An illustration of a tardigrade from 1861
Tardigrades (also known as waterbears or moss piglets) are water-dwelling, segmented micro-animals, with eight legs.
They were first described by the German pastor Johann August Ephraim Goeze in 1773. The name Tardigrada (meaning "slow stepper") was given three years later by the Italian biologist Lazzaro Spallanzani. Since 1778, over 1,150 tardigrade species have been identified.
Tardigrades are classified as extremophiles, organisms that can thrive in a physically or geochemically extreme condition that would be detrimental to most life on Earth. For example, tardigrades can withstand temperatures from just above absolute zero to well above the boiling point of water, pressures about six times greater than those found in the deepest ocean trenches, ionizing radiation at doses hundreds of times higher than the lethal dose for a human, and the vacuum of outer space. They can go without food or water for more than 10 years, drying out to the point where they are 3% or less water, only to rehydrate, forage, and reproduce.
Usually, tardigrades are about 0.5 mm (0.020 in) long when they are fully grown. They are short and plump with four pairs of legs, each with four to eight claws also known as "disks". The animals are prevalent in mosses and lichens and feed on plant cells, algae, and small invertebrates. When collected, they may be viewed under a very-low-power microscope, making them accessible to students and amateur scientists.
Tardigrades form the phylum Tardigrada, part of the superphylum Ecdysozoa. It is an ancient group, with fossils dating from 530 million years ago, in the Cambrian period.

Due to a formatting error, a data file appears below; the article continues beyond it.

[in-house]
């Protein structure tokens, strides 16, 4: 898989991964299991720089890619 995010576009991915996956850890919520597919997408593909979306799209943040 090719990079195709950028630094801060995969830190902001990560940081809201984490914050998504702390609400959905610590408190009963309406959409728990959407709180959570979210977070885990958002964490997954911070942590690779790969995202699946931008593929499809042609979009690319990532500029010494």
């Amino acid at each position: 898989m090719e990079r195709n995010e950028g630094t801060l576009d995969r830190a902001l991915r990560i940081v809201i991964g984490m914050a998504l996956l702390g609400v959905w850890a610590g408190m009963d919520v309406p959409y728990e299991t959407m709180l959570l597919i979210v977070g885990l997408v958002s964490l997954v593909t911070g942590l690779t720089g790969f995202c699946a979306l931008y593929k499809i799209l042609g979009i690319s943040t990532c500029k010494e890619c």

About 1,150 species of tardigrades have been described. Tardigrades occur throughout the world, from the Himalayas (above 6,000 m (20,000 ft)), to the deep sea (below 4,000 m (13,000 ft)) and from the polar regions to the equator.
The most convenient place to find tardigrades is on lichens and mosses. Other environments are dunes, beaches, soil, and marine or freshwater sediments, where they may occur quite frequently (up to 25,000 animals per liter). Tardigrades often can be found by soaking a piece of moss in spring water.
Scientists have reported tardigrades in hot springs, on top of the Himalayas, under layers of solid ice, and in ocean sediments. Many species can be found in milder environments such as lakes, ponds, and meadows, while others can be found in stone walls and roofs. Tardigrades are most common in moist environments, but can stay active wherever they can retain at least some moisture.
Tardigrades are one of the few groups of species that are capable of reversibly suspending their metabolism and going into a state of cryptobiosis. Several species regularly survive in a dehydrated state for nearly 10 years. Depending on the environment, they may enter this state via anhydrobiosis, cryobiosis, osmobiosis, or anoxybiosis. While in this state, their metabolism lowers to less than 0.01% of normal and their water content can drop to 1% of normal. Their ability to remain desiccated for such a long period is largely dependent on the high levels of the nonreducing sugar trehalose, which protects their membranes. In this cryptobiotic state, the tardigrade is known as a tun.
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